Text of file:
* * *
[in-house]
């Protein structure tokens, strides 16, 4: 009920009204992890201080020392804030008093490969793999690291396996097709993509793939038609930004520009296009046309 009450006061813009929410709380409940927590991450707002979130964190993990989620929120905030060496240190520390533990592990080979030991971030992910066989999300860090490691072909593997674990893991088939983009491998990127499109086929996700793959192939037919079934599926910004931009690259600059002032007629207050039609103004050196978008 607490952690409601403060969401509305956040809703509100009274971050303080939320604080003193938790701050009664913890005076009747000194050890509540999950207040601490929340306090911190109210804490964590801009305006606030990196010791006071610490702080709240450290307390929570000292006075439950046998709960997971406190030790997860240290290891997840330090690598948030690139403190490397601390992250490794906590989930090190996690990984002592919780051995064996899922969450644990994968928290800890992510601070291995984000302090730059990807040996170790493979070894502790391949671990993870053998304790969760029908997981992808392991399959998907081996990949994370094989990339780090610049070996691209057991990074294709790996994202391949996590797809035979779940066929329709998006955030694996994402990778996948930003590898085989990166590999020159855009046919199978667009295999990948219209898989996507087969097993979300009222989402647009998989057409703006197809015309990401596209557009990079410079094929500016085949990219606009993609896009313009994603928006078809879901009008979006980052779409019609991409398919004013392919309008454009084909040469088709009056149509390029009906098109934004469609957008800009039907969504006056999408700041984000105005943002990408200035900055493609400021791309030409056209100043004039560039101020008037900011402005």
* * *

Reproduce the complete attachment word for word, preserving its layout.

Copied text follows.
[in-house]
């Protein structure tokens, strides 16, 4: 009920009204992890201080020392804030008093490969793999690291396996097709993509793939038609930004520009296009046309 009450006061813009929410709380409940927590991450707002979130964190993990989620929120905030060496240190520390533990592990080979030991971030992910066989999300860090490691072909593997674990893991088939983009491998990127499109086929996700793959192939037919079934599926910004931009690259600059002032007629207050039609103004050196978008 607490952690409601403060969401509305956040809703509100009274971050303080939320604080003193938790701050009664913890005076009747000194050890509540999950207040601490929340306090911190109210804490964590801009305006606030990196010791006071610490702080709240450290307390929570000292006075439950046998709960997971406190030790997860240290290891997840330090690598948030690139403190490397601390992250490794906590989930090190996690990984002592919780051995064996899922969450644990994968928290800890992510601070291995984000302090730059990807040996170790493979070894502790391949671990993870053998304790969760029908997981992808392991399959998907081996990949994370094989990339780090610049070996691209057991990074294709790996994202391949996590797809035979779940066929329709998006955030694996994402990778996948930003590898085989990166590999020159855009046919199978667009295999990948219209898989996507087969097993979300009222989402647009998989057409703006197809015309990401596209557009990079410079094929500016085949990219606009993609896009313009994603928006078809879901009008979006980052779409019609991409398919004013392919309008454009084909040469088709009056149509390029009906098109934004469609957008800009039907969504006056999408700041984000105005943002990408200035900055493609400021791309030409056209100043004039560039101020008037900011402005």